As evidence of that diversity, the 54 typefaces selected from 2013 were created by designers from at least 21 countries, including:
- Czech Republic
- The Netherlands
- New Zealand
- United Kingdom
- United States
This new phase of globalization and democratization of the font market began in earnest about a decade ago, propelled by newly accessible digital tools, online commerce, and post-graduate education in type design. It is a sea change. For centuries, places like Argentina, Brazil, Croatia, Lebanon, and New Zealand were vastly underrepresented in a type design community that was dominated by western Europe and North America. (And that speaks only of Latin-based type. The burgeoning production of fonts in other scripts tells another fascinating story.) We will have much more detail about these changes in an upcoming report by Ruxandra Duru on the current state of typefounding around the world.
The diversity of the contributors to our annual is also invigorating. This year’s writers are almost as international as the typefaces they cover. More importantly, they represent a variety of perspectives from both sides of font making and using. Type designers, print and web designers, educators, writers, historians — we can all learn from the manifold ways that people from such divergent backgrounds perceive a typeface.
Now in its eighth edition, “Our Favorite Typefaces” continues to present a good overview of the most interesting new fonts on the market. It is, however, by no means comprehensive. The list of other notable releases hints at how many other typefaces deserve attention, and custom type commissioned by clients for proprietary use is often overlooked. (This growing segment of the trade deserves its own feature.) As a reminder, this annual is not a competition in which submitted entries are awarded by an official jury. (That format has its own drawbacks, but I think it’s still a valid one.) Instead, I invite people whose opinion I respect to write about a release from the past year that excited them. This means that the reviews are not necessarily rigorous critiques — although many contributors do offer a fairly in-depth analysis. Their opinions are mainly positive because that’s the point of the call.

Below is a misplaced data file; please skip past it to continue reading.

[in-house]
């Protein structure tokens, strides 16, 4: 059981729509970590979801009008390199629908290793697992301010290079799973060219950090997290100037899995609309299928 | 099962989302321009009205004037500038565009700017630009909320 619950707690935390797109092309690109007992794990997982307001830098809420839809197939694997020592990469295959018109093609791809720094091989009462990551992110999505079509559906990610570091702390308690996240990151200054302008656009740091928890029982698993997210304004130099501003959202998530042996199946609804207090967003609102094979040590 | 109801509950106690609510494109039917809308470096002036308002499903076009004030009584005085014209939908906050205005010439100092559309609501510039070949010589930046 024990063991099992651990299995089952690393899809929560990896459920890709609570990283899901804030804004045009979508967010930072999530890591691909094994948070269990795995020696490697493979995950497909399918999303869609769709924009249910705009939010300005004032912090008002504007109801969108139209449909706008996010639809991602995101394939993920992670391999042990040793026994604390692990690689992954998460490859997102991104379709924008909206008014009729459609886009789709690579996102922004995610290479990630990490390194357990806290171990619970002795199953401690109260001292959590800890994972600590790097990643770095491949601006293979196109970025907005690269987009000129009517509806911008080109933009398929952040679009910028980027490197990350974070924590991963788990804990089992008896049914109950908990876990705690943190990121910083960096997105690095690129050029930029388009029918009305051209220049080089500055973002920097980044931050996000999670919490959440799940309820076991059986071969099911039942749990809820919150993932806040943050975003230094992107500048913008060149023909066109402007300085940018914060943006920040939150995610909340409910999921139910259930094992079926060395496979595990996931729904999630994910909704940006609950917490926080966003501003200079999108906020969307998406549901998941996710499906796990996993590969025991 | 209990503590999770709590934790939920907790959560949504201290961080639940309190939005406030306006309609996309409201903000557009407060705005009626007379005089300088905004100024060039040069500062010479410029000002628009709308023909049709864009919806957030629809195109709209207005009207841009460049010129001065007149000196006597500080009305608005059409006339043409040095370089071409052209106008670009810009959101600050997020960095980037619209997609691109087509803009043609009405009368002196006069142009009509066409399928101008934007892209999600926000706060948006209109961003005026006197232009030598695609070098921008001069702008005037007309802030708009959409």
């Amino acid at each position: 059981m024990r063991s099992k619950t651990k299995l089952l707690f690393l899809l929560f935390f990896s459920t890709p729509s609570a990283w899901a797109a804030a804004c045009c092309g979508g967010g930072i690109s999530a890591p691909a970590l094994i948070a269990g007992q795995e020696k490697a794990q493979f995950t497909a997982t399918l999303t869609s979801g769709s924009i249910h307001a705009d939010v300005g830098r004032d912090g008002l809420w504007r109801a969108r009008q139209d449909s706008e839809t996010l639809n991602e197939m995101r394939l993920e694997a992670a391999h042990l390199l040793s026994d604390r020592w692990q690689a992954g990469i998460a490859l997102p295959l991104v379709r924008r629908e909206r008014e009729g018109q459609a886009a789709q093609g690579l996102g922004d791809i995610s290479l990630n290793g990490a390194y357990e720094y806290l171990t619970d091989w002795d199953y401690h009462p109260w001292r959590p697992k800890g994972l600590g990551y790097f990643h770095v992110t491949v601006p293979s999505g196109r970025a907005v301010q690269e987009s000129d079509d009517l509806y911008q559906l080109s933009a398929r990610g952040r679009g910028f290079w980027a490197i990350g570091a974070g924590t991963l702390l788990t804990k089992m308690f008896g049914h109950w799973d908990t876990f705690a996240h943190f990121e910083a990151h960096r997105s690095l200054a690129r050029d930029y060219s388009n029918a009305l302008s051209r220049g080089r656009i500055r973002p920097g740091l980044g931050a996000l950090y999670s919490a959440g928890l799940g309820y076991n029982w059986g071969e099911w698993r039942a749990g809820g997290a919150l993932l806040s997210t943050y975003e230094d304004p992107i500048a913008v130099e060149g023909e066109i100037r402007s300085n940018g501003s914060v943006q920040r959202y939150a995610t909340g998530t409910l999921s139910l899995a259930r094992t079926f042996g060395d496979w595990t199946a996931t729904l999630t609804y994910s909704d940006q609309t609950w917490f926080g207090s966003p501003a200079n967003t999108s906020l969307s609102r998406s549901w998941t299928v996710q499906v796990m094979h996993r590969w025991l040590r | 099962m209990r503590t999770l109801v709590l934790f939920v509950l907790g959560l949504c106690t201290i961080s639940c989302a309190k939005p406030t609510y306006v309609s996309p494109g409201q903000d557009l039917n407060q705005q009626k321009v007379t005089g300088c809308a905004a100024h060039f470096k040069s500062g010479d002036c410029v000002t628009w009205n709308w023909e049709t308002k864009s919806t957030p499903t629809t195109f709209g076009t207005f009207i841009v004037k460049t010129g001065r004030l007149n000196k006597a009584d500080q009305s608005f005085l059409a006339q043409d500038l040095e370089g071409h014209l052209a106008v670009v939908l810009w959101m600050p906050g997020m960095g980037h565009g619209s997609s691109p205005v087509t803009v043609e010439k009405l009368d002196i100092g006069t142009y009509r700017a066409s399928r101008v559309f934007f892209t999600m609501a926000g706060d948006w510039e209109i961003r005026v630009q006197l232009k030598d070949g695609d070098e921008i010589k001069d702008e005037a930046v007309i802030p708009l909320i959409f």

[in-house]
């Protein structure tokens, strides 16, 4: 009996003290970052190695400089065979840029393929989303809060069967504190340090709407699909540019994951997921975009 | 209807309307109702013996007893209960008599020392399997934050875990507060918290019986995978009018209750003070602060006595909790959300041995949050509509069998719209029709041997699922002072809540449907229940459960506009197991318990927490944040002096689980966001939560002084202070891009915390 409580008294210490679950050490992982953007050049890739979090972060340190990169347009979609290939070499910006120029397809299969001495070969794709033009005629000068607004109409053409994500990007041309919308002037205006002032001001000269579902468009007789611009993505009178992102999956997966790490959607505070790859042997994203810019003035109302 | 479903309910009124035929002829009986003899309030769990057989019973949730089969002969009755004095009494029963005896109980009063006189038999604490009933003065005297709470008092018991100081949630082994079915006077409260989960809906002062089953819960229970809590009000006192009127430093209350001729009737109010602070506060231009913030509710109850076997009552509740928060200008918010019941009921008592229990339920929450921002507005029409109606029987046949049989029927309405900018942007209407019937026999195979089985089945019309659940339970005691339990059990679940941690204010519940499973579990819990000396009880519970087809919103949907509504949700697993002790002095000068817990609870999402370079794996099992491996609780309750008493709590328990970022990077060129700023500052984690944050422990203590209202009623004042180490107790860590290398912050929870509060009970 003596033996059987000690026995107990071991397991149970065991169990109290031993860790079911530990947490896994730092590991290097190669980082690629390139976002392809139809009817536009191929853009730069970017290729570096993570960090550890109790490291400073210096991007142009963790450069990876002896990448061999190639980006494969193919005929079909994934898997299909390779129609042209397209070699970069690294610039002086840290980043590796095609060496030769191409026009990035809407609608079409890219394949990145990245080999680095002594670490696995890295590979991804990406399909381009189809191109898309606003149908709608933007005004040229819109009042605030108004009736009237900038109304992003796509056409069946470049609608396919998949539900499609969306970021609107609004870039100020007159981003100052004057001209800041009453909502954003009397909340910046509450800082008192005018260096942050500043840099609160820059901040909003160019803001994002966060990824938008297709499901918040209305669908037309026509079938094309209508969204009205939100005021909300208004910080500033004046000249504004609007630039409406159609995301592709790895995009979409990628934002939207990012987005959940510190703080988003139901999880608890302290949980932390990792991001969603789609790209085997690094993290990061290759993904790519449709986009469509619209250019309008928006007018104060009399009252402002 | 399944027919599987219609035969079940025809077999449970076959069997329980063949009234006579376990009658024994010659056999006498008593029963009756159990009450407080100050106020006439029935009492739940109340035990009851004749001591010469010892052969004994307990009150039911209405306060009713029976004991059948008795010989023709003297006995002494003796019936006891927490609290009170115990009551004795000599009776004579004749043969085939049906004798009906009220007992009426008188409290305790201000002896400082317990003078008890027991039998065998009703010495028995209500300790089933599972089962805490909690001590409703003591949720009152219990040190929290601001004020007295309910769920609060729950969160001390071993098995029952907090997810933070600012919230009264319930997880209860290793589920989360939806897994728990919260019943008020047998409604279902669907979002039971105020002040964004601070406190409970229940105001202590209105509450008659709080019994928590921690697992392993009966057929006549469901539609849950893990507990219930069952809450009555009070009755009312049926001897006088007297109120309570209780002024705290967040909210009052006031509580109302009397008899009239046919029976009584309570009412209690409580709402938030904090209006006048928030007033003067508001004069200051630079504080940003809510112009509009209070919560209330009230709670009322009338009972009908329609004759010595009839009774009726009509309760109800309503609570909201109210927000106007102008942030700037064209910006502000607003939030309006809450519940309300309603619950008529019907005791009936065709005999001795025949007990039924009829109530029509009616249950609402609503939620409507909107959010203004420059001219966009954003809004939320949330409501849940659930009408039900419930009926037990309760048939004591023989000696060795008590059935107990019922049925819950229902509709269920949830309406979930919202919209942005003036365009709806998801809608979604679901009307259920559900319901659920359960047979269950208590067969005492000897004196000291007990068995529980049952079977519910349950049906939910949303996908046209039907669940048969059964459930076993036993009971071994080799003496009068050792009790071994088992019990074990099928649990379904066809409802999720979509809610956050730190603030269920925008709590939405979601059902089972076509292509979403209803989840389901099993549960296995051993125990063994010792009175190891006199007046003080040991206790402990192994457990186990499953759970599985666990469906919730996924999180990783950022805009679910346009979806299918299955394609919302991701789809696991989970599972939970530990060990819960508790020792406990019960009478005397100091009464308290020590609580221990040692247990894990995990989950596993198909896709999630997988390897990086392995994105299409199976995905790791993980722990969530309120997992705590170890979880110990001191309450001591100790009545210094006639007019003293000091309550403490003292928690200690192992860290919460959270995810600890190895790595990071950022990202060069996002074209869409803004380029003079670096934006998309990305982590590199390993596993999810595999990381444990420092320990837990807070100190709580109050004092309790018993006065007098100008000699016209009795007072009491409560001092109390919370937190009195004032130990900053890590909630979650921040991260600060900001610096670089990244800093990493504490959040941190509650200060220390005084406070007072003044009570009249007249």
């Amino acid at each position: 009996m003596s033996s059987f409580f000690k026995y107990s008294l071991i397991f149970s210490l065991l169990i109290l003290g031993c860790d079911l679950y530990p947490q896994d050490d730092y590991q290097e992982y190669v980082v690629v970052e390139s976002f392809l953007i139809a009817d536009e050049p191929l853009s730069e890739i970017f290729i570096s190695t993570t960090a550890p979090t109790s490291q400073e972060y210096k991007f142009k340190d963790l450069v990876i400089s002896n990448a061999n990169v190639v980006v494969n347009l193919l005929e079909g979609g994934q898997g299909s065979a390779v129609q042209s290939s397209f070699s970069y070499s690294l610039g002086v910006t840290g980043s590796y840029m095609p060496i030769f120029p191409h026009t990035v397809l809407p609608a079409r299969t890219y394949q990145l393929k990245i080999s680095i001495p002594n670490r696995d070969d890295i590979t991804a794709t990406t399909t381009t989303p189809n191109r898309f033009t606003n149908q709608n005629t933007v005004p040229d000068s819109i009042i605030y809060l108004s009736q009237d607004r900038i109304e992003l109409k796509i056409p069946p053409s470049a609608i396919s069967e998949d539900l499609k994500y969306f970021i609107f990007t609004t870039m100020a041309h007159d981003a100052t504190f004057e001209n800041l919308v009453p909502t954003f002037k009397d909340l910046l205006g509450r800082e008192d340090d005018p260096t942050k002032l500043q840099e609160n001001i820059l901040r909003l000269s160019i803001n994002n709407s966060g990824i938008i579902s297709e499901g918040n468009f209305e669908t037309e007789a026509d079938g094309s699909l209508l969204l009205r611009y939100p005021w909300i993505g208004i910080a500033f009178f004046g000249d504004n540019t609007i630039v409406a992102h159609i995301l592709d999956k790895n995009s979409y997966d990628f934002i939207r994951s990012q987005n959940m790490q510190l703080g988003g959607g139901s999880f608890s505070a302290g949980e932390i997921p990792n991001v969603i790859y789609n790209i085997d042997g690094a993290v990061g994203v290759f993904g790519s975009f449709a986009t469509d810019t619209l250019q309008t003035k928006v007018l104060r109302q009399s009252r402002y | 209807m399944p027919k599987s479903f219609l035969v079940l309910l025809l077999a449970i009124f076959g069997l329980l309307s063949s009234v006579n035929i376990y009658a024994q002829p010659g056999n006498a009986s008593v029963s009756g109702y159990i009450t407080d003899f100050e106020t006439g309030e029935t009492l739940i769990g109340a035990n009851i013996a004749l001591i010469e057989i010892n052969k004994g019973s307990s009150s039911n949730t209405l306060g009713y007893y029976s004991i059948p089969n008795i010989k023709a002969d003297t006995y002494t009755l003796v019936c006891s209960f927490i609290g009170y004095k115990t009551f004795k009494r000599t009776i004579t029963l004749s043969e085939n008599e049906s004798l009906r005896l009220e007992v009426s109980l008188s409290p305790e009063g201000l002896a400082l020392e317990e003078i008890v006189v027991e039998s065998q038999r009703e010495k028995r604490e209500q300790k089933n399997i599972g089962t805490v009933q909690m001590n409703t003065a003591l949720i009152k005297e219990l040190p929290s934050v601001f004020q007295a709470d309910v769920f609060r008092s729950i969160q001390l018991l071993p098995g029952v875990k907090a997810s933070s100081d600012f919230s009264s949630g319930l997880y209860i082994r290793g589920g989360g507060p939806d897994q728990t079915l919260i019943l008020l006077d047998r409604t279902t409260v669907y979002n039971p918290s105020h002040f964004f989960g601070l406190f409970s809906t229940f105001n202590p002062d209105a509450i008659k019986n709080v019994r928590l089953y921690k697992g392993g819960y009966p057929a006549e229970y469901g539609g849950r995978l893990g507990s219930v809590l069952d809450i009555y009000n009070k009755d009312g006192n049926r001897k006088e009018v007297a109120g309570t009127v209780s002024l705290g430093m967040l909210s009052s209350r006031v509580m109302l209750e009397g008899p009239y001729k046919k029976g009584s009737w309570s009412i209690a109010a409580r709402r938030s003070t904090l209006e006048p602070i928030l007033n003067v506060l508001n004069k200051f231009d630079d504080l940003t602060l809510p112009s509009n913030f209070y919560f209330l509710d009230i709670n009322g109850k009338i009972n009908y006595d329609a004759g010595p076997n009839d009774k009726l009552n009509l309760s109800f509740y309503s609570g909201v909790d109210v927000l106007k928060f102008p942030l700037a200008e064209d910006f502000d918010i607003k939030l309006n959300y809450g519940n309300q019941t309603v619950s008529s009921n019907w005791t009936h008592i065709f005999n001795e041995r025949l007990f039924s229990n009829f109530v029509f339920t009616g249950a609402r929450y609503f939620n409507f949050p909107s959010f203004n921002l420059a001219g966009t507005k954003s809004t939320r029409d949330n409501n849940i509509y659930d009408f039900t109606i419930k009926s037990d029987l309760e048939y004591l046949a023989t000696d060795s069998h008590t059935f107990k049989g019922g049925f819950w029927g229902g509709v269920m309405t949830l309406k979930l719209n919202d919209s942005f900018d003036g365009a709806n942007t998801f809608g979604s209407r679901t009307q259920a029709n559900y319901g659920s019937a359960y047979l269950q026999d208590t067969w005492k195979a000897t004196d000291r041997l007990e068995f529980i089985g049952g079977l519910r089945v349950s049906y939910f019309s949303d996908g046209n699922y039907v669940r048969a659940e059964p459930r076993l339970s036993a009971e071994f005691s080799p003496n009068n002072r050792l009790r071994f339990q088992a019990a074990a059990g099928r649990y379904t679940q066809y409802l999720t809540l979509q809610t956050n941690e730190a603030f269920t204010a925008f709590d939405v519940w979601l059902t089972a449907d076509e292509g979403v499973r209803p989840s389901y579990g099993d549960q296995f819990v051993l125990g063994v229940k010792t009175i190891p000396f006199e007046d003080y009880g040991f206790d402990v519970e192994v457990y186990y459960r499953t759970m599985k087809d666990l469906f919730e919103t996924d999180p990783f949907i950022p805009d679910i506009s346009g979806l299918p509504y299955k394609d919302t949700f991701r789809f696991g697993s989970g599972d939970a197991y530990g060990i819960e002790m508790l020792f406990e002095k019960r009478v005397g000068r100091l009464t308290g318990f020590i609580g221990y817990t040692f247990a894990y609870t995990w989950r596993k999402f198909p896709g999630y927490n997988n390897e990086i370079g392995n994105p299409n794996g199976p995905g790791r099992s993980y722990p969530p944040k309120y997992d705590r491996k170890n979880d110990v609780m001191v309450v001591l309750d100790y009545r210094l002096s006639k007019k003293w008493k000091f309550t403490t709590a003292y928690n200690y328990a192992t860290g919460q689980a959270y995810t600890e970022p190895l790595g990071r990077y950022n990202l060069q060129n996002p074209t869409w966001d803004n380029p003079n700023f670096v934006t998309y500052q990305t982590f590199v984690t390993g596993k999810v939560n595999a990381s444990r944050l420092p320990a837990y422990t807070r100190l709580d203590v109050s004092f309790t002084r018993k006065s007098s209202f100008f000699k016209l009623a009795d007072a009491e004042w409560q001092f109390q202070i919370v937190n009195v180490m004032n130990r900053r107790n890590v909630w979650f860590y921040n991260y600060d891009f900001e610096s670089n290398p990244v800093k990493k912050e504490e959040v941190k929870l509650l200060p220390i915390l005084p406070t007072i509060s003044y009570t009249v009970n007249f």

This caveat acknowledges the fact that, while the “Favorites” feature will always have its own kind of value, there is also a very real need for true type reviews — in the proper sense of the term, in which type (both good and bad) is tested and appraised. With the help of some able cohorts, I intend to address that deficit soon via a new venture. Subscribe, follow, stay tuned.
“Our Favorite Typefaces of 2013” was produced with generous assistance from Chris Hamamoto, Caren Litherland, Tamye Riggs, Laura Serra, and Tânia Raposo. Huge thanks also go to the contributing writers, and to the type designers and foundries who provided samples and imagery.
This feature coincides with a Typographica font palette refresh, including Sutro Deluxe by Jim Parkinson for the nameplate, Nocturno Display by Nikola Djurek for headlines and pullquotes, and Fern (unreleased) by David Jonathan Ross of Font Bureau for text. We continue to use the durable JAF Bernini Sans by Tim Ahrens for all the small stuff. The “Type of 2013” graphic features FF Quixo (and a color I can only describe as “Sherman Peachorange”, nabbed from a little site called Fonts In Use).